Saturday, July 14, 2012

Imagination - A Key to the Door of Knowledge

A couple months ago, I heard a knock at my speech room door. Normally, kids don’t knock; they just charge up my ramp and burst in at their scheduled time. When I answered the door, one of my first-grade students was standing there, “Hello, I’m Jordan “two”, Jordan “one” had to stay home today. I’m new to this school.”

Of course I invited him in, and he invited me into his imaginary world and into his current internal story. He informed me that Jordan “one” had to stay home to take care of a visiting elephant – it had escaped from a zoo. Since the others in his speech group were away on a field trip, I had time to hear the whole story, help Jordan write it down, and introduce vocabulary such as “pretend” and “imagination.”

I think Jordan has a future in writing fiction but he struggles in school. He has a very difficult time listening and following directions. Once he told me his mind was “all buzzy” so he couldn’t pay attention in class, but I’ve noticed, when he begins to actually hear a story, or create one of his own, he focuses. Tapping into his imagination seems to help him become more receptive to new information.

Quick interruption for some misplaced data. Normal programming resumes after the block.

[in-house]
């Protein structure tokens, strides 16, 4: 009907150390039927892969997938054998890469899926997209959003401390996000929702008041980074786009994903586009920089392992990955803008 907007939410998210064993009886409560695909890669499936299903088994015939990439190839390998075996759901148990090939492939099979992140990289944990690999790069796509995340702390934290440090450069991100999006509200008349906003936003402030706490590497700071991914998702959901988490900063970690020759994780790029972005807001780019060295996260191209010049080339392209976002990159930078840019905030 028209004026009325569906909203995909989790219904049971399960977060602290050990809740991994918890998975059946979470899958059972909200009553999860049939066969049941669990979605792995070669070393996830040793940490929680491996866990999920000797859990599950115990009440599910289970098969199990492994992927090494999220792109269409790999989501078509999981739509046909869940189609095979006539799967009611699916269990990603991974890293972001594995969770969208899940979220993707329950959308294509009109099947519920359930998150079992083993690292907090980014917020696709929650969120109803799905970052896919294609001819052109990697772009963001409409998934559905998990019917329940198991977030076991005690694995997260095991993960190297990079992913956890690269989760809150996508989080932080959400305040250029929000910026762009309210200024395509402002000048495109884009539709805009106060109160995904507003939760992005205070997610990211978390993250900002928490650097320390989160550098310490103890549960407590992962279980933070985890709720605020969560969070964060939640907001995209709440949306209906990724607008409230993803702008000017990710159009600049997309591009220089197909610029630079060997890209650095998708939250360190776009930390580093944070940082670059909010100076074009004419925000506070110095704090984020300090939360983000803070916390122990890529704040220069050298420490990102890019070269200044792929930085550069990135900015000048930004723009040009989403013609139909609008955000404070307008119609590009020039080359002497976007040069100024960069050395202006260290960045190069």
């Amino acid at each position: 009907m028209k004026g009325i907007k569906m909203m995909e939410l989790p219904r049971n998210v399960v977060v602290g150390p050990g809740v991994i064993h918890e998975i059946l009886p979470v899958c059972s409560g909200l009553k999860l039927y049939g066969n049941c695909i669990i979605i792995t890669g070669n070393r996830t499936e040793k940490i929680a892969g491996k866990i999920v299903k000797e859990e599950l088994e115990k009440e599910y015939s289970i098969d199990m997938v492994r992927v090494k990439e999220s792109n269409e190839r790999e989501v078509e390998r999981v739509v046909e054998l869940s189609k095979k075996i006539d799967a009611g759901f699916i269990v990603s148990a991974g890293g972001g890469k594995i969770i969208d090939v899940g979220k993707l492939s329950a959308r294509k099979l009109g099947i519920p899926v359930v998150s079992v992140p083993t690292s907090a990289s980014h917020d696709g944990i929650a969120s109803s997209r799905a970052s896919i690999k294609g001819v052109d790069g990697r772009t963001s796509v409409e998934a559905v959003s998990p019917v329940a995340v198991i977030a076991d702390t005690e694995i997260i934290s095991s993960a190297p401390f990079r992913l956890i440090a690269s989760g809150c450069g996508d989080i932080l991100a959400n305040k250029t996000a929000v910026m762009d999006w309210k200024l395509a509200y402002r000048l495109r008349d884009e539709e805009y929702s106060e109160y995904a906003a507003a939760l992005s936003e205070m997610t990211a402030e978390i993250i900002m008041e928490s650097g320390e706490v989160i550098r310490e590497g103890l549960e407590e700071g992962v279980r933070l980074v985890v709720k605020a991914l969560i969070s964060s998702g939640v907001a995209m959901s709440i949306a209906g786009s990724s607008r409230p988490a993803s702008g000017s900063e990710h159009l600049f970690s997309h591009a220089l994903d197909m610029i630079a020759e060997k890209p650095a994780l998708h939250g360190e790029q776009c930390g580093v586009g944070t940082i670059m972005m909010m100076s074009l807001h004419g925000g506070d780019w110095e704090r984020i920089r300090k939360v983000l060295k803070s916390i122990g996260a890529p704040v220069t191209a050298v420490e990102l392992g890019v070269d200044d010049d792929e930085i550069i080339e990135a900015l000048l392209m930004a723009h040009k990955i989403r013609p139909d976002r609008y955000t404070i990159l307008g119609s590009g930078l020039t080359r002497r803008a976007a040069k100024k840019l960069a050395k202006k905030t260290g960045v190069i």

Albert Einstein once said, “Imagination is more important than knowledge.” That gives me hope for Jordan and others like him.

And speaking of imagination, one of the imaginative books Jordan loved this year was, Creepy Monsters, Sleepy Monsters, by Jane Yolen, illustrated by Kelly Murphy. He wasn’t alone - all of my speech students loved this story. It is written in verse and creates possibilities for vocabulary growth, rhyming, phonemic awareness and speech practice. The illustrations are adorable. When I read this one to my students, they inspected every monster on every page, counting monster eyes and legs. They laughed when they spotted items they could relate to – like backpacks, swing sets, and monster beds that were not much different from their own. The worms in the salad and sandwiches grossed them out but they wouldn’t let me turn the page – they were so engrossed!

When school is back in session in the fall, I hope I’ll hear another knock at my door, and when it opens, I hope it will open to a world of new stories.

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